Miscellaneous Poems, Volume 1

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J. Harrop, 1773 - English poetry - 353 pages
 

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Page 72 - I AM content, I do not care, Wag as it will the world for me; When fuss and fret was all my fare, It got no ground as I could see : So when away my caring went, I counted cost, and was content.
Page vi - Pleasure to look at, twas Music to hear. But now she is absent, I walk by its Side, And still, as it murmurs, do nothing but chide: 'Must you be so cheerful, while I go in pain? Peace there with your bubbling, and hear me complain.
Page vi - I was so good-humour'd, so cheerful and gay, My Heart was as light as a Feather all Day. But now I so cross and so peevish am grown, So strangely uneasy, as never was known. My fair one is gone, and my joys are all drown'd, And my Heart, - I am sure it weighs more than a Pound.
Page vii - Come hither, poor fellow,' and patted his head. . But now, when he's fawning, I with a sour look, Cry. 'Sirrah!' and give him a blow with my crook: And I'll give him another; for why should not Tray Be as dull as his master, when Phebe's away ? When walking with Phebe, what sights have I seen!
Page 45 - Bless me ! how people propagate a lie ! Black crows have been thrown up, three, two, and one; And here, I find, all comes, at last, to none. Did you say nothing of a crow at all? " " Crow — crow — perhaps I might, now I recall The matter over.
Page vi - My lambkins around me would oftentimes play, And Phebe and I were as joyful as they ; How pleasant their sporting, how happy their time, When spring, love and beauty were all in their prime ! But now, in their frolics when by me they pass, I fling at their fleeces a handful of grass ; "Be still," then I cry, "for it makes me quite mad To see you so merry, while I am so sad.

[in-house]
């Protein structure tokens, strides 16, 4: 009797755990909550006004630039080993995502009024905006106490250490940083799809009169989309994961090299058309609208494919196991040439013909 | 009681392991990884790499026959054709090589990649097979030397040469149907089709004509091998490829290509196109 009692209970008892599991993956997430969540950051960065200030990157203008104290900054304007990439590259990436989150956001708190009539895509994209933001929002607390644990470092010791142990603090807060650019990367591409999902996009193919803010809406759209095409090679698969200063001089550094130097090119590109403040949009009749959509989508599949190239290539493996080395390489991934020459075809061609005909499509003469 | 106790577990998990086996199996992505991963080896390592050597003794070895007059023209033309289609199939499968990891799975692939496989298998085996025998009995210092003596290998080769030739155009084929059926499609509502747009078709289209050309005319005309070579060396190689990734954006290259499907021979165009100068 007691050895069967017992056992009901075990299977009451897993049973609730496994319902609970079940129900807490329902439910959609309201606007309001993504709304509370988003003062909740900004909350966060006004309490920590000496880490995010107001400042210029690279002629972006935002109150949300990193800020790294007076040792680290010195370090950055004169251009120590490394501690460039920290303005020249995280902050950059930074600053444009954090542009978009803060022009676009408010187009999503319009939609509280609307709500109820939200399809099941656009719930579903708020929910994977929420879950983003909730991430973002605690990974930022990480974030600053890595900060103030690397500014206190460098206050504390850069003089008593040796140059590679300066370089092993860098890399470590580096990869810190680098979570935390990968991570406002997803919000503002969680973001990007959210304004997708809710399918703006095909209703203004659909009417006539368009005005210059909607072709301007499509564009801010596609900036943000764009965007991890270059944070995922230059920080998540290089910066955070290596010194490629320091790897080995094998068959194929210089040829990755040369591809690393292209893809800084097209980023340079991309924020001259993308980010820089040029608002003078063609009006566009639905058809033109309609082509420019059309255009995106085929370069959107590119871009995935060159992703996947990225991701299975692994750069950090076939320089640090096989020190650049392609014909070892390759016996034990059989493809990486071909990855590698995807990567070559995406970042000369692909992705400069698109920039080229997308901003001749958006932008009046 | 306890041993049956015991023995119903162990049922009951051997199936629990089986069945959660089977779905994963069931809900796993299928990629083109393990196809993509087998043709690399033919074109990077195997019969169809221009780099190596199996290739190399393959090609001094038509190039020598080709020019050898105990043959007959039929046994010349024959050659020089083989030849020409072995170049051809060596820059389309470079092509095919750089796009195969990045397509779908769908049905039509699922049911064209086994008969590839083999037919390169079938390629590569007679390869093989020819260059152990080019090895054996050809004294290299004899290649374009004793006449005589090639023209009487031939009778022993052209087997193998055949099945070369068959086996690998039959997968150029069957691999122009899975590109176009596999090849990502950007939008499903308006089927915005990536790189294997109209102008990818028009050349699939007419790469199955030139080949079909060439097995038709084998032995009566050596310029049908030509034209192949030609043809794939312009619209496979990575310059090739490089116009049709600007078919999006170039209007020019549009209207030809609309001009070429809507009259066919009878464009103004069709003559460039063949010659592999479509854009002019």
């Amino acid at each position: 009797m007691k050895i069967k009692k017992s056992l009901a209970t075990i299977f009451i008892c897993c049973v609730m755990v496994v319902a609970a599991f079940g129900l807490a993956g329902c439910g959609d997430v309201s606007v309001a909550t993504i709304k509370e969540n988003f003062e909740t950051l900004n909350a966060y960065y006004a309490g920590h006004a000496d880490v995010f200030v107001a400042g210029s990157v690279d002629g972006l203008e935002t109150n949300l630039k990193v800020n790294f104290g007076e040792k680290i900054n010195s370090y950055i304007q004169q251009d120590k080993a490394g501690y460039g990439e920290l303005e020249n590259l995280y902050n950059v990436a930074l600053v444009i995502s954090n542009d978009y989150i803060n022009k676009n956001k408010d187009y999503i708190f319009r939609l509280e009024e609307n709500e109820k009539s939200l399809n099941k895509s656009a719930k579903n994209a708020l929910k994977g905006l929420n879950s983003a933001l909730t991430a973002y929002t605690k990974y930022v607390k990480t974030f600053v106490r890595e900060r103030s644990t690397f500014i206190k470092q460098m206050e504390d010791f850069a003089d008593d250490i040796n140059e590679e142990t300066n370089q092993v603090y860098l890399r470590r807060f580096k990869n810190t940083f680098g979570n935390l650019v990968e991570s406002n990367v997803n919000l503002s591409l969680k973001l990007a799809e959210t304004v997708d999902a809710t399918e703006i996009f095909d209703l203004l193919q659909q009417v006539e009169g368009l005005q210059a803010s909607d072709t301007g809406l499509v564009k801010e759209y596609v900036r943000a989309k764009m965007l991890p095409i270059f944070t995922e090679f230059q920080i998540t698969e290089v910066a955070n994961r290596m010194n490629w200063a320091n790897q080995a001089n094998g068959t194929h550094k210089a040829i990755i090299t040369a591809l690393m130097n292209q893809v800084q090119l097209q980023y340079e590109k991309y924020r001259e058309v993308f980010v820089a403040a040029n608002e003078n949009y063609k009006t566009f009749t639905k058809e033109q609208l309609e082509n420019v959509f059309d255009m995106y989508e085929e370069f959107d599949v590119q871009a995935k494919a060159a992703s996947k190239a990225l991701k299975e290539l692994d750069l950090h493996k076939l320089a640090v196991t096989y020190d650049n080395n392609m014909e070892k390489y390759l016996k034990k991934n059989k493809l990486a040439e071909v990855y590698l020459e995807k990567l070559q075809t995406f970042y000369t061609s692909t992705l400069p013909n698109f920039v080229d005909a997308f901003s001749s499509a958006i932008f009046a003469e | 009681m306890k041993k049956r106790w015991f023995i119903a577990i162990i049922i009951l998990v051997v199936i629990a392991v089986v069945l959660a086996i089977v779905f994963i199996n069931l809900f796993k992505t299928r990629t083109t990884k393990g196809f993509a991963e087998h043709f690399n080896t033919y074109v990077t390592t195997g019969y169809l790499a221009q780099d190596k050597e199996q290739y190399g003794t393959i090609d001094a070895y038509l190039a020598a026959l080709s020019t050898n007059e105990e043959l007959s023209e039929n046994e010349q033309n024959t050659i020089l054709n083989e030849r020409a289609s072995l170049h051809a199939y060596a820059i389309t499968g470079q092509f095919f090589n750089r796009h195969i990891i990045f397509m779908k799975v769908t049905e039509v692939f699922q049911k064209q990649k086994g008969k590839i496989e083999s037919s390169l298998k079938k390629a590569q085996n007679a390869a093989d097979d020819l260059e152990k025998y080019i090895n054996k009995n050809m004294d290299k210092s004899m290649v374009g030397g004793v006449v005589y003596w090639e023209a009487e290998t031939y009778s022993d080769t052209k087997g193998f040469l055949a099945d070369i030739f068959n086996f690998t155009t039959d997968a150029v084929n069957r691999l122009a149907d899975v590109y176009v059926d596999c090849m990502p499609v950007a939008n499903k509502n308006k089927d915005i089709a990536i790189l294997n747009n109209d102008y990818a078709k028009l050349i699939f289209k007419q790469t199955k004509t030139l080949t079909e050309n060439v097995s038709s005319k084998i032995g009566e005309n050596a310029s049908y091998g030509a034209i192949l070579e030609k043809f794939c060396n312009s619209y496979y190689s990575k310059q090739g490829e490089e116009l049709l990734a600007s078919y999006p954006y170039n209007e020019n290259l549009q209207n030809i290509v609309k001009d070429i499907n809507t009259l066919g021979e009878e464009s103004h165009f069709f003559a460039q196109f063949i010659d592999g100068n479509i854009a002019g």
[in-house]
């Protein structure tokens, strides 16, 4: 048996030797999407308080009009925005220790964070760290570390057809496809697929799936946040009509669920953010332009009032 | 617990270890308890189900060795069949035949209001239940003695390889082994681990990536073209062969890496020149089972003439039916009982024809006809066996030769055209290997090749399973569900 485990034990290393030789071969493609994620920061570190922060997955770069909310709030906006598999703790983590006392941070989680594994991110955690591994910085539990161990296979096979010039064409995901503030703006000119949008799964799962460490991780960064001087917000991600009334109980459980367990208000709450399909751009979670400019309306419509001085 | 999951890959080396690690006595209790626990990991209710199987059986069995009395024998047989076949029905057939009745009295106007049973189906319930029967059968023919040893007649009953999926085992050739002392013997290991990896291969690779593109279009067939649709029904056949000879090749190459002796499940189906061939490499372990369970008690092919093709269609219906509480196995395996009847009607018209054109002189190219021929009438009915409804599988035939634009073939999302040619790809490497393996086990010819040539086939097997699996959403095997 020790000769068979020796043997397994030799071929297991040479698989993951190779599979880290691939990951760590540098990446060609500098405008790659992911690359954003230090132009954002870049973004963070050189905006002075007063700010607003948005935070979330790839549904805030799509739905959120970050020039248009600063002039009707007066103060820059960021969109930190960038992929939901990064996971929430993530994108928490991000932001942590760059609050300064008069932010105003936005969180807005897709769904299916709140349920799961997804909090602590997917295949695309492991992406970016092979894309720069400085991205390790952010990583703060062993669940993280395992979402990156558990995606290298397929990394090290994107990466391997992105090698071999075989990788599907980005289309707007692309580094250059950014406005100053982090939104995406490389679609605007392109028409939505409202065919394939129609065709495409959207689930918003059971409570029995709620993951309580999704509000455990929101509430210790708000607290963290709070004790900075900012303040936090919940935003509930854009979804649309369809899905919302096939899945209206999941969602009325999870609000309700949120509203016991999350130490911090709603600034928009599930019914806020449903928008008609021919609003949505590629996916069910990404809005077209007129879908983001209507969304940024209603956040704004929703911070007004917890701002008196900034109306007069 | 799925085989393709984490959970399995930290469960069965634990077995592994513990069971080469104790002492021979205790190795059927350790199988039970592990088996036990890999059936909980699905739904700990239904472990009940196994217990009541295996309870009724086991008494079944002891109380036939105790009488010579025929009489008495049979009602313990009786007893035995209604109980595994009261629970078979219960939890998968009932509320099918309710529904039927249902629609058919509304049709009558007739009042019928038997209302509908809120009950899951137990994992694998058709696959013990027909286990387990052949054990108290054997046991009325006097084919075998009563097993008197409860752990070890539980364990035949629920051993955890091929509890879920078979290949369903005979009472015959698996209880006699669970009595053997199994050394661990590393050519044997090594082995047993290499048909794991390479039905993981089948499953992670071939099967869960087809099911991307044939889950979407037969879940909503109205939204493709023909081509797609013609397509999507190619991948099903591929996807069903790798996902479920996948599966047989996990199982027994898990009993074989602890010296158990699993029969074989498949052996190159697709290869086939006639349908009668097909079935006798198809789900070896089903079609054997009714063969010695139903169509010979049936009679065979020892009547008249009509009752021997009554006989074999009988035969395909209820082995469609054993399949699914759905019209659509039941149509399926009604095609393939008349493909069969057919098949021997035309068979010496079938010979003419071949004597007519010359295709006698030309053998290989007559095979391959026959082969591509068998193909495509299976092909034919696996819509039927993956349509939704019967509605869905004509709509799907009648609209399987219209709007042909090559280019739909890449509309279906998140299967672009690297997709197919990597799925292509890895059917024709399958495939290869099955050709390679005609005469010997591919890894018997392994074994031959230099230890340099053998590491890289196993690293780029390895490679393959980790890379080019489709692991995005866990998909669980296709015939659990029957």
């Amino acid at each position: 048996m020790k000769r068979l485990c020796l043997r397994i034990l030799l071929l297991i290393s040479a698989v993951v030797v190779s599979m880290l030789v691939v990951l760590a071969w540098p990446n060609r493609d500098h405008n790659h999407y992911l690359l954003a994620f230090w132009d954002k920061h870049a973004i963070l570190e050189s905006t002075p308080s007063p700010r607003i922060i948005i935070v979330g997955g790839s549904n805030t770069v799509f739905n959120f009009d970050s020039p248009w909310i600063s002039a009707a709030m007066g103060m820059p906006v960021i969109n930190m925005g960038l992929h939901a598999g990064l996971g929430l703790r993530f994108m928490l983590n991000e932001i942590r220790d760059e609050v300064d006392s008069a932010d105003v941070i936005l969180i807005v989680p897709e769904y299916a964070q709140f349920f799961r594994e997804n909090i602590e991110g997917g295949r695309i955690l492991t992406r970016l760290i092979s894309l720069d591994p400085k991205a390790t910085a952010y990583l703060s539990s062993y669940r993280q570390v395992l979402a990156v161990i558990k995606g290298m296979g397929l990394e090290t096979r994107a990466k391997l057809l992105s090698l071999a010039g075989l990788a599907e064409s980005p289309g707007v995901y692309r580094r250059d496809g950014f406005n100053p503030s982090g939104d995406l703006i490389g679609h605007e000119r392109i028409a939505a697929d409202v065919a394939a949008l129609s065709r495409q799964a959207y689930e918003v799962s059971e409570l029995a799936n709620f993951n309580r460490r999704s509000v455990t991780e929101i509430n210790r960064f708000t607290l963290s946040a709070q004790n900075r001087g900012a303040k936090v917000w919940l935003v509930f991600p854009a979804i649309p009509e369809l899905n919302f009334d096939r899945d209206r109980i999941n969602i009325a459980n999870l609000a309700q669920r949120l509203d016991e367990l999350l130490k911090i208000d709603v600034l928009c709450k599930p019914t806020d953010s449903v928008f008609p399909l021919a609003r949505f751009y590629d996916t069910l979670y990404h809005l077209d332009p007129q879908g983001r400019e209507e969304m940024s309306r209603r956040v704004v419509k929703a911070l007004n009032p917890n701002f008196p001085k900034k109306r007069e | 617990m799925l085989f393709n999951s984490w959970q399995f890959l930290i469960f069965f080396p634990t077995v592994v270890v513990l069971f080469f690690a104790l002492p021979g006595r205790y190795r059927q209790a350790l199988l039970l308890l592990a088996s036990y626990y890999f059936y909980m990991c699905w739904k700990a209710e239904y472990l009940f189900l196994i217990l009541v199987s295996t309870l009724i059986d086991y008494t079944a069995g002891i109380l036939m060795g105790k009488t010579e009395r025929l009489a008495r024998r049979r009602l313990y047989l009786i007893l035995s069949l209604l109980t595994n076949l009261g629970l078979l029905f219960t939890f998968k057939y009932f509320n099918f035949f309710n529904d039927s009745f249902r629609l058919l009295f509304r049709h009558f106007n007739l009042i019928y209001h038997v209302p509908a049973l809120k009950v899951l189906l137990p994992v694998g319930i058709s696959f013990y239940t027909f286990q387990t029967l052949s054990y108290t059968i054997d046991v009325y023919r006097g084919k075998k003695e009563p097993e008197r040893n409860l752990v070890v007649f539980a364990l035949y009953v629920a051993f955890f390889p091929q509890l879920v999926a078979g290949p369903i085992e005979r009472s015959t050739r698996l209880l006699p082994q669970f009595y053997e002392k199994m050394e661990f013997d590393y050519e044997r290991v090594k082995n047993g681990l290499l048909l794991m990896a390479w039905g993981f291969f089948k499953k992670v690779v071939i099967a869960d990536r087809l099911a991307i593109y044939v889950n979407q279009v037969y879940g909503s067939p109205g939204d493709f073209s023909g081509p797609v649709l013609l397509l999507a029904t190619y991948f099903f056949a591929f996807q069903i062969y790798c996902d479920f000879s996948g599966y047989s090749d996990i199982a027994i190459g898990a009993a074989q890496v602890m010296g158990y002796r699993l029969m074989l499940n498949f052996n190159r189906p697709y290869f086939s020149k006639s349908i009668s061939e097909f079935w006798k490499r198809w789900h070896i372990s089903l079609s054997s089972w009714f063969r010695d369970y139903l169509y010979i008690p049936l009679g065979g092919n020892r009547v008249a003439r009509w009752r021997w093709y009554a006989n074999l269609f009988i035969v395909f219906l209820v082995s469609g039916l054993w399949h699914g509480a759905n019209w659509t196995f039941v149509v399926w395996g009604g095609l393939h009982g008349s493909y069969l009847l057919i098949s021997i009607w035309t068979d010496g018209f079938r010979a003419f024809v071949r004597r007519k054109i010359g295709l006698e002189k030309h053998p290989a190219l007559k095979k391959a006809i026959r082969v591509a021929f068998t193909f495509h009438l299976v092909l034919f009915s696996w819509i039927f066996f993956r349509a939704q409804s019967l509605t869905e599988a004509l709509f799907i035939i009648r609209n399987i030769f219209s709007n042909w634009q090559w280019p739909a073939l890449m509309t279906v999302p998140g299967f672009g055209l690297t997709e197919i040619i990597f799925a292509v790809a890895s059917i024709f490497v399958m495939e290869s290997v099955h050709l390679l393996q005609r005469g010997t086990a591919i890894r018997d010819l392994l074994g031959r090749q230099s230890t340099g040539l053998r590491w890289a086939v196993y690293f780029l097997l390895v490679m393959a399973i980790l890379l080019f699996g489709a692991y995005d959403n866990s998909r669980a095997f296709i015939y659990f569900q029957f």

Page 73 - For chance or change of peace or pain, For Fortune's favour or her frown, For lack or glut, for loss or gain, I never dodge nor up nor down, But swing what way the ship shall swim, Or tack about with equal trim.
Page 44 - Change, This week, in short, as all the alley knows, Taking a puke, has thrown up three black crows." — " Impossible ! " — " Nay, but it's really true : I had it from good hands, and so may you.
Page 67 - Filching as much as ever they can carry : Then all the birds that fly along the air Light at my pond, and come in for a share: Item, at every puff of wind that blows, Away at once the surface of it goes : The rest, in exhalations to the sun — One month's fair weather — and I am undone.
Page 74 - With whom I feast I do not fawn, Nor if the folks should flout me, faint ; If wonted welcome be withdrawn, I cook no kind of a complaint : With none disposed to disagree, But like them best who best like me.

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